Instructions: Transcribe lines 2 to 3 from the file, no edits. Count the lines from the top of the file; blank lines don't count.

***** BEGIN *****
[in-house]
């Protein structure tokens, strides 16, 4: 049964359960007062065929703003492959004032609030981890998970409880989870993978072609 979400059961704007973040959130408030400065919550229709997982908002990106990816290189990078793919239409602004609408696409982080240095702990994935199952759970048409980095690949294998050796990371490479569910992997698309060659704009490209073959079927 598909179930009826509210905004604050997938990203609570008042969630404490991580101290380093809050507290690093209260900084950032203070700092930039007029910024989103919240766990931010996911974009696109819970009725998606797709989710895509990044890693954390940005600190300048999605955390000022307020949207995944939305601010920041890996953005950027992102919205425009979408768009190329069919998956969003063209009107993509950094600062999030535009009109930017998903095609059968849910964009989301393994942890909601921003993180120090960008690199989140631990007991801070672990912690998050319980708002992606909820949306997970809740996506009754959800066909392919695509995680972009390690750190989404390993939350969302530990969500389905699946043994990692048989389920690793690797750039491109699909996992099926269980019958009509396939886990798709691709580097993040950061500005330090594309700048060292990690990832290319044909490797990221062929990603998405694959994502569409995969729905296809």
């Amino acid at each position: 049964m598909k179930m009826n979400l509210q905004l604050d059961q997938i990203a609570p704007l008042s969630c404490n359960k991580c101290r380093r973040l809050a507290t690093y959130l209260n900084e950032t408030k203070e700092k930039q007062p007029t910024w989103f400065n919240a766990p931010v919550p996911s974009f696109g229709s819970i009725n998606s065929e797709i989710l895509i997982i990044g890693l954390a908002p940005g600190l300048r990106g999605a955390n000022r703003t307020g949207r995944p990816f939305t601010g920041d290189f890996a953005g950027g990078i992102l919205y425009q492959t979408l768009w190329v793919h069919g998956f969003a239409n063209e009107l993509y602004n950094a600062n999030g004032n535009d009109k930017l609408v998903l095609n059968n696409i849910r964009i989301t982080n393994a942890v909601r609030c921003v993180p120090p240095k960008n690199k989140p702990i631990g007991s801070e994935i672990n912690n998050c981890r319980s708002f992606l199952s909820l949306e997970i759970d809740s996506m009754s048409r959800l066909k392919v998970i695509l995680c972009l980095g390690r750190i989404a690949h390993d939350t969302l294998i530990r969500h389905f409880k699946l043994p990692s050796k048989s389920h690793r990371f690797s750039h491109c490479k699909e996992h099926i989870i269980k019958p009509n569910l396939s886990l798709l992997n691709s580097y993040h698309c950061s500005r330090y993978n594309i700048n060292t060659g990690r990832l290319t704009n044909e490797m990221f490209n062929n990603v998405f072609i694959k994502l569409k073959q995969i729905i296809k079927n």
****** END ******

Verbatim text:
């Protein structure tokens, strides 16, 4: 049964359960007062065929703003492959004032609030981890998970409880989870993978072609 979400059961704007973040959130408030400065919550229709997982908002990106990816290189990078793919239409602004609408696409982080240095702990994935199952759970048409980095690949294998050796990371490479569910992997698309060659704009490209073959079927 598909179930009826509210905004604050997938990203609570008042969630404490991580101290380093809050507290690093209260900084950032203070700092930039007029910024989103919240766990931010996911974009696109819970009725998606797709989710895509990044890693954390940005600190300048999605955390000022307020949207995944939305601010920041890996953005950027992102919205425009979408768009190329069919998956969003063209009107993509950094600062999030535009009109930017998903095609059968849910964009989301393994942890909601921003993180120090960008690199989140631990007991801070672990912690998050319980708002992606909820949306997970809740996506009754959800066909392919695509995680972009390690750190989404390993939350969302530990969500389905699946043994990692048989389920690793690797750039491109699909996992099926269980019958009509396939886990798709691709580097993040950061500005330090594309700048060292990690990832290319044909490797990221062929990603998405694959994502569409995969729905296809």
């Amino acid at each position: 049964m598909k179930m009826n979400l509210q905004l604050d059961q997938i990203a609570p704007l008042s969630c404490n359960k991580c101290r380093r973040l809050a507290t690093y959130l209260n900084e950032t408030k203070e700092k930039q007062p007029t910024w989103f400065n919240a766990p931010v919550p996911s974009f696109g229709s819970i009725n998606s065929e797709i989710l895509i997982i990044g890693l954390a908002p940005g600190l300048r990106g999605a955390n000022r703003t307020g949207r995944p990816f939305t601010g920041d290189f890996a953005g950027g990078i992102l919205y425009q492959t979408l768009w190329v793919h069919g998956f969003a239409n063209e009107l993509y602004n950094a600062n999030g004032n535009d009109k930017l609408v998903l095609n059968n696409i849910r964009i989301t982080n393994a942890v909601r609030c921003v993180p120090p240095k960008n690199k989140p702990i631990g007991s801070e994935i672990n912690n998050c981890r319980s708002f992606l199952s909820l949306e997970i759970d809740s996506m009754s048409r959800l066909k392919v998970i695509l995680c972009l980095g390690r750190i989404a690949h390993d939350t969302l294998i530990r969500h389905f409880k699946l043994p990692s050796k048989s389920h690793r990371f690797s750039h491109c490479k699909e996992h099926i989870i269980k019958p009509n569910l396939s886990l798709l992997n691709s580097y993040h698309c950061s500005r330090y993978n594309i700048n060292t060659g990690r990832l290319t704009n044909e490797m990221f490209n062929n990603v998405f072609i694959k994502l569409k073959q995969i729905i296809k079927n």